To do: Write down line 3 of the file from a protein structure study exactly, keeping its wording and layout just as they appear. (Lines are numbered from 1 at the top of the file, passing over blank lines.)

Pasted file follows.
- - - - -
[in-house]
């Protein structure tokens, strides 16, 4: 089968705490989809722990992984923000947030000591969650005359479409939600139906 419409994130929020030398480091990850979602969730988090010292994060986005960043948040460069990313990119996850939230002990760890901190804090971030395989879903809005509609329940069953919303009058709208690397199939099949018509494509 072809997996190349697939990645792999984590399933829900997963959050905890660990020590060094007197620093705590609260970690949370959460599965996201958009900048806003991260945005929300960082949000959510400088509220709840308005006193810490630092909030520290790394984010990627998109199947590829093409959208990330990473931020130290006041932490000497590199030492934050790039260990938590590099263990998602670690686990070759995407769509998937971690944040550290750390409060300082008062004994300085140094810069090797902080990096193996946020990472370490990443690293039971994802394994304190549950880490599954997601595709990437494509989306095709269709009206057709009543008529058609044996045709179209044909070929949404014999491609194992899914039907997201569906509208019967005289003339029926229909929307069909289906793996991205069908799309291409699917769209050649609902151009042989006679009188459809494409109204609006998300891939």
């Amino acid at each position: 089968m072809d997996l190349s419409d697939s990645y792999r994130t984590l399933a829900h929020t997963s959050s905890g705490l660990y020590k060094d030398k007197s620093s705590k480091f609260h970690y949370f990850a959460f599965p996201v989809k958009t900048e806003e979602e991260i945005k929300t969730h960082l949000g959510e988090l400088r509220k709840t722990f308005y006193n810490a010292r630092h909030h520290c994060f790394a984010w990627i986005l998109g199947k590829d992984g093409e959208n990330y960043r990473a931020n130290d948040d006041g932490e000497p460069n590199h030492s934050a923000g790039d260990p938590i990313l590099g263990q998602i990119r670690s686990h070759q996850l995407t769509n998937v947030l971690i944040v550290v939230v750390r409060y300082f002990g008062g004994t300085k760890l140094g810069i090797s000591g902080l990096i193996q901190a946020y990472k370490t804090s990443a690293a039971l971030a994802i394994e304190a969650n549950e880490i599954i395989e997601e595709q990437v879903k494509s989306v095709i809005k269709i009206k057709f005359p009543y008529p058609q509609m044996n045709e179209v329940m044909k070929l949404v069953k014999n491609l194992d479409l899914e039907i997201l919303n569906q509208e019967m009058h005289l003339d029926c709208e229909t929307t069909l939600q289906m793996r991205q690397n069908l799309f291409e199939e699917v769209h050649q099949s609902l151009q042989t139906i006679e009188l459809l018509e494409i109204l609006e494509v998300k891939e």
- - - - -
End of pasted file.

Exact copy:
């Amino acid at each position: 089968m072809d997996l190349s419409d697939s990645y792999r994130t984590l399933a829900h929020t997963s959050s905890g705490l660990y020590k060094d030398k007197s620093s705590k480091f609260h970690y949370f990850a959460f599965p996201v989809k958009t900048e806003e979602e991260i945005k929300t969730h960082l949000g959510e988090l400088r509220k709840t722990f308005y006193n810490a010292r630092h909030h520290c994060f790394a984010w990627i986005l998109g199947k590829d992984g093409e959208n990330y960043r990473a931020n130290d948040d006041g932490e000497p460069n590199h030492s934050a923000g790039d260990p938590i990313l590099g263990q998602i990119r670690s686990h070759q996850l995407t769509n998937v947030l971690i944040v550290v939230v750390r409060y300082f002990g008062g004994t300085k760890l140094g810069i090797s000591g902080l990096i193996q901190a946020y990472k370490t804090s990443a690293a039971l971030a994802i394994e304190a969650n549950e880490i599954i395989e997601e595709q990437v879903k494509s989306v095709i809005k269709i009206k057709f005359p009543y008529p058609q509609m044996n045709e179209v329940m044909k070929l949404v069953k014999n491609l194992d479409l899914e039907i997201l919303n569906q509208e019967m009058h005289l003339d029926c709208e229909t929307t069909l939600q289906m793996r991205q690397n069908l799309f291409e199939e699917v769209h050649q099949s609902l151009q042989t139906i006679e009188l459809l018509e494409i109204l609006e494509v998300k891939e």